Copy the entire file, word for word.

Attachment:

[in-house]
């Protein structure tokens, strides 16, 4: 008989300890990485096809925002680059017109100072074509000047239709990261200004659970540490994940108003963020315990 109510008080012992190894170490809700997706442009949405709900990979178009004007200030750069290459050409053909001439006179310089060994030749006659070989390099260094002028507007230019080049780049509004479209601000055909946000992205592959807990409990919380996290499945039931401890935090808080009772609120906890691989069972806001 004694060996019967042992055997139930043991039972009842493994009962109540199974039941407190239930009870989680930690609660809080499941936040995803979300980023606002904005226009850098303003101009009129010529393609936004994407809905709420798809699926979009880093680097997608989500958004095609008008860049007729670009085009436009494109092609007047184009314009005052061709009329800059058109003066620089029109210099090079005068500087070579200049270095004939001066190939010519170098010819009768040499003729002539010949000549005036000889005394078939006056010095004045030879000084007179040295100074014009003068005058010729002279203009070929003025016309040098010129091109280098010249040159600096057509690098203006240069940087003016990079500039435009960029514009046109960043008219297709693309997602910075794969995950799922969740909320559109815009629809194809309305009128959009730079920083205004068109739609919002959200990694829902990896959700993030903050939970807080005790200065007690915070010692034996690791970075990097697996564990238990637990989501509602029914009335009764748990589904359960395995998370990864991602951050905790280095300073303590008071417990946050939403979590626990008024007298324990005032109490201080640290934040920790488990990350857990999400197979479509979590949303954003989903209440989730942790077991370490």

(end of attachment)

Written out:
[in-house]
């Protein structure tokens, strides 16, 4: 008989300890990485096809925002680059017109100072074509000047239709990261200004659970540490994940108003963020315990 109510008080012992190894170490809700997706442009949405709900990979178009004007200030750069290459050409053909001439006179310089060994030749006659070989390099260094002028507007230019080049780049509004479209601000055909946000992205592959807990409990919380996290499945039931401890935090808080009772609120906890691989069972806001 004694060996019967042992055997139930043991039972009842493994009962109540199974039941407190239930009870989680930690609660809080499941936040995803979300980023606002904005226009850098303003101009009129010529393609936004994407809905709420798809699926979009880093680097997608989500958004095609008008860049007729670009085009436009494109092609007047184009314009005052061709009329800059058109003066620089029109210099090079005068500087070579200049270095004939001066190939010519170098010819009768040499003729002539010949000549005036000889005394078939006056010095004045030879000084007179040295100074014009003068005058010729002279203009070929003025016309040098010129091109280098010249040159600096057509690098203006240069940087003016990079500039435009960029514009046109960043008219297709693309997602910075794969995950799922969740909320559109815009629809194809309305009128959009730079920083205004068109739609919002959200990694829902990896959700993030903050939970807080005790200065007690915070010692034996690791970075990097697996564990238990637990989501509602029914009335009764748990589904359960395995998370990864991602951050905790280095300073303590008071417990946050939403979590626990008024007298324990005032109490201080640290934040920790488990990350857990999400197979479509979590949303954003989903209440989730942790077991370490």